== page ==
Yet this Wild West approach is being adopted by several other states where Republican lawmakers have passed permitless concealed carry, lowered age restrictions on concealed carry, loosened restrictions on where guns can be carried, and so on.

Now comes the Supreme Court’s decision on the New York gun law, in which the court took on a subject it had left alone for years. It hasn’t ruled on a gun case since its landmark decisions in 2008 and 2010 that the Second Amendment protects citizens’ rights to keep firearms in the home for personal defense rather than in relation to military service.

But as legal experts point out, the questions from the justices on the right-leaning court indicated that they’ll extend the right outside of the home. For instance, Chief Justice John Roberts noted that people seeking to exercise their First Amendment rights didn’t need to convince the government that they had a special need or good reason to do so.

“You don’t have to say, when you’re looking for a permit to speak on a street corner or whatever, that, you know, your speech is particularly important,” he said. “So why do you have to show in this case, convince somebody, that you’re entitled to exercise your Second Amendment right?”

But as pointed out by New York City Police Commissioner Dermot Shea, there’s a big difference between making a speech and carrying a gun.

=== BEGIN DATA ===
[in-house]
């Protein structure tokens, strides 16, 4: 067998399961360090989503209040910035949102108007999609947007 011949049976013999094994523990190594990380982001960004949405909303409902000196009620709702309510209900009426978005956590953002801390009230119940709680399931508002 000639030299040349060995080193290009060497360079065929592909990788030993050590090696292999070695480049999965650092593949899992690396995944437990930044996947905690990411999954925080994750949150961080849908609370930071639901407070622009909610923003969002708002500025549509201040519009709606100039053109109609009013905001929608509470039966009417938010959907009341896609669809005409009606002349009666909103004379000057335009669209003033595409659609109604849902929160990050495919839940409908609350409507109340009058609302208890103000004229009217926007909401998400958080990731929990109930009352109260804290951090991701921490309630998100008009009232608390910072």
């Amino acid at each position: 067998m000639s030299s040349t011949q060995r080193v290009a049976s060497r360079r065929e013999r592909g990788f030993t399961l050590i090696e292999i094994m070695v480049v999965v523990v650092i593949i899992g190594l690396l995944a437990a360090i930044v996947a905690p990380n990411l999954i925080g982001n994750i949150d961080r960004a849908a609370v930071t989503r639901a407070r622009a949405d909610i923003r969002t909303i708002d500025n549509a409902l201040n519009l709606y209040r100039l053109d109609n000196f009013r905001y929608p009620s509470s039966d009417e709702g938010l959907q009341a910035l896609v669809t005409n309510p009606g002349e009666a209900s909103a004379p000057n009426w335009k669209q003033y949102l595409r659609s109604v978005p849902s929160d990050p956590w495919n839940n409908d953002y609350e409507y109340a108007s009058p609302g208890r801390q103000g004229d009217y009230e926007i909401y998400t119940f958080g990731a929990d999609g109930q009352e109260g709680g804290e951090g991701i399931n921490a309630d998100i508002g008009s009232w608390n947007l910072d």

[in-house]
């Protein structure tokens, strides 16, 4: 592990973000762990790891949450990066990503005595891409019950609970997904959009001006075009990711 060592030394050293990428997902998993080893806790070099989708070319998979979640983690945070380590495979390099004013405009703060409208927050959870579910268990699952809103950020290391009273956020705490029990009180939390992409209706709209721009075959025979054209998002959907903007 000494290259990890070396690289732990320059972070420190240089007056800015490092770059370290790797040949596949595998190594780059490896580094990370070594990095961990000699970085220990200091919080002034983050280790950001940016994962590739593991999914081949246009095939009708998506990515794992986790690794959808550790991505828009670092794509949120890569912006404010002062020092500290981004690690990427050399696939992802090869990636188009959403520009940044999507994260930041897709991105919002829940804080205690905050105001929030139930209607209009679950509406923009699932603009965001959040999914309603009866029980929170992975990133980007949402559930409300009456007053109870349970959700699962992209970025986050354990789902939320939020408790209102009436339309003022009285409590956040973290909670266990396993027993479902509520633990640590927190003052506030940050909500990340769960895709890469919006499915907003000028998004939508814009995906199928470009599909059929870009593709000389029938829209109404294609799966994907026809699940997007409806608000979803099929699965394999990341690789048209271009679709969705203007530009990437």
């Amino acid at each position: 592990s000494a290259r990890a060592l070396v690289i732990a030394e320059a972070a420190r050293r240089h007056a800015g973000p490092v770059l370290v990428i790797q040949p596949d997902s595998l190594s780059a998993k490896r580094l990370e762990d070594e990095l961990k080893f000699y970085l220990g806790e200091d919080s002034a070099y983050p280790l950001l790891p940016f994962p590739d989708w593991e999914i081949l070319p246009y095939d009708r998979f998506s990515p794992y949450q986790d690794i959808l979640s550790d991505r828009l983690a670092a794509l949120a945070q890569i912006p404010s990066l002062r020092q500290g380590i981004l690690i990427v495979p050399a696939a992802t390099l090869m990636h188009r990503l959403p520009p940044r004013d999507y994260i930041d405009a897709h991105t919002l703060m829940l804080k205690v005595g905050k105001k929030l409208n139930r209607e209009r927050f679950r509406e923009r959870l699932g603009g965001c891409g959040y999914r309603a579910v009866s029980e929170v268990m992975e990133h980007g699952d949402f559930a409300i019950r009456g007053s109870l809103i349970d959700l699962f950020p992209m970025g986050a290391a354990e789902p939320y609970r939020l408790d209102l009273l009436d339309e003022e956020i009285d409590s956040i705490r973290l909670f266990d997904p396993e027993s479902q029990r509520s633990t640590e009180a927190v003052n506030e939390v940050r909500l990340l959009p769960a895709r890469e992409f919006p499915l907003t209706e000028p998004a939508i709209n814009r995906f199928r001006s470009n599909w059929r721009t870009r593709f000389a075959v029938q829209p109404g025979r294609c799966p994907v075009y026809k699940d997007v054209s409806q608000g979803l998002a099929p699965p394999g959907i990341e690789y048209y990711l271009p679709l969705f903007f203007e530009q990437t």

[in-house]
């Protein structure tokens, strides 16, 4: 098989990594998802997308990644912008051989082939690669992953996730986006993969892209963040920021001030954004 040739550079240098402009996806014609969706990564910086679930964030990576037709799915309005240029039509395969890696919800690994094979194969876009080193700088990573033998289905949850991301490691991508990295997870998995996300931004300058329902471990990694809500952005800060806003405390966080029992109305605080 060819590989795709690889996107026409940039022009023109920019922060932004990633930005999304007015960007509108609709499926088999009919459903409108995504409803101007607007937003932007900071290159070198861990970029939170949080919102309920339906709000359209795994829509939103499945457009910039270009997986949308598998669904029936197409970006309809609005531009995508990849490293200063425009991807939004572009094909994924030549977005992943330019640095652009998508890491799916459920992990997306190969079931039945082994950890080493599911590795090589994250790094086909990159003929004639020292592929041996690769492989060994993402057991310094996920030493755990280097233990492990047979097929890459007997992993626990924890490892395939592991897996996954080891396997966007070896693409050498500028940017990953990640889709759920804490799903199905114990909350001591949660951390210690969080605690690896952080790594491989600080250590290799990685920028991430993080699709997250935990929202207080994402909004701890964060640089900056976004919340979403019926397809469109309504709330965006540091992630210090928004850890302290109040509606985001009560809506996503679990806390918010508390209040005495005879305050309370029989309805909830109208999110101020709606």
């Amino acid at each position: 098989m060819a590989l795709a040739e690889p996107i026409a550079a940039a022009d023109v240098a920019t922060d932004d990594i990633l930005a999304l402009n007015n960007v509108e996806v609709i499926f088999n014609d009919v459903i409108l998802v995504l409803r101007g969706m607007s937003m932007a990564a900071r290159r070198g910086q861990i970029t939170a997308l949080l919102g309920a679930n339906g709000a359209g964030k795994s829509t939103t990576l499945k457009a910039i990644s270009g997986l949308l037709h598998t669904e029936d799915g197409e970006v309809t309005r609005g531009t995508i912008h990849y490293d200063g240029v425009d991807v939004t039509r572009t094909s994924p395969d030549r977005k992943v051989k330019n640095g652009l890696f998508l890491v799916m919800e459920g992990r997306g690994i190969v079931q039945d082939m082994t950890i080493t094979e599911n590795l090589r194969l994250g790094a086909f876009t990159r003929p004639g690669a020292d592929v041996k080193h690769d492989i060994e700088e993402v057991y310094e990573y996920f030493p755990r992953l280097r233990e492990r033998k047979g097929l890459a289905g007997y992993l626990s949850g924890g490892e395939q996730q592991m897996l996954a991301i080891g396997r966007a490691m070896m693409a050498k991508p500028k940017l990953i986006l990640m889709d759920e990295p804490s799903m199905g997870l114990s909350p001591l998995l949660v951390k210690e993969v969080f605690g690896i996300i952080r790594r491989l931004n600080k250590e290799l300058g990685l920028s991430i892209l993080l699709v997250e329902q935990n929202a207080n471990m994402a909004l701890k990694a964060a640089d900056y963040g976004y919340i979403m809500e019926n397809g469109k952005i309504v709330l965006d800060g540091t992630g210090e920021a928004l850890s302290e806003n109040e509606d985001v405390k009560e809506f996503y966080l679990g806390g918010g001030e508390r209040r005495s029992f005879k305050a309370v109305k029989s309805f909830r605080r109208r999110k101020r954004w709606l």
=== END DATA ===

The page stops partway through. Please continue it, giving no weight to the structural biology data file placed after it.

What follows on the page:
“What is being argued is that any attempt to regulate by our license division in New York City should be struck down,” Shea said during a talk radio interview. “That would really open the floodgates in terms of people being able to carry guns across the city. Gun violence is something that certainly has hit us in the past two years — and not just New York but across the country — and we would argue the last thing we need is the infusion of additional guns into the streets of New York City.”

Same goes for Las Vegas, Boise or anywhere else.

What all Americans — and the Supreme Court — should remember is that the question at hand is not whether people can own guns. That is long settled law. The question is only about whether reasonable regulation — a word used with purpose and intent in the Second Amendment — is appropriate for a safe, orderly and just society. By that standard the New York laws are certainly reasonable regulation. Gun safety laws are just that — about public safety, not about stripping gun owners of their weapons or their other hysterical suspicions.

That’s why it would be harmful for Americans if the Supreme Court rules as expected, because more weakening of gun safety laws is almost certain to follow.

This is something for Nevadans to keep in mind as they vote for local, state and national leaders. We’ve adopted good gun policies in recent years, including universal background checks on firearms purchases and a “red flag” law that allows guns to be confiscated from individuals who are legally deemed to be a threat to themselves or others.

We need to maintain this reasonable, responsible approach to firearms, not go the way of other states that are tossing public safety to the wind.

As you well know !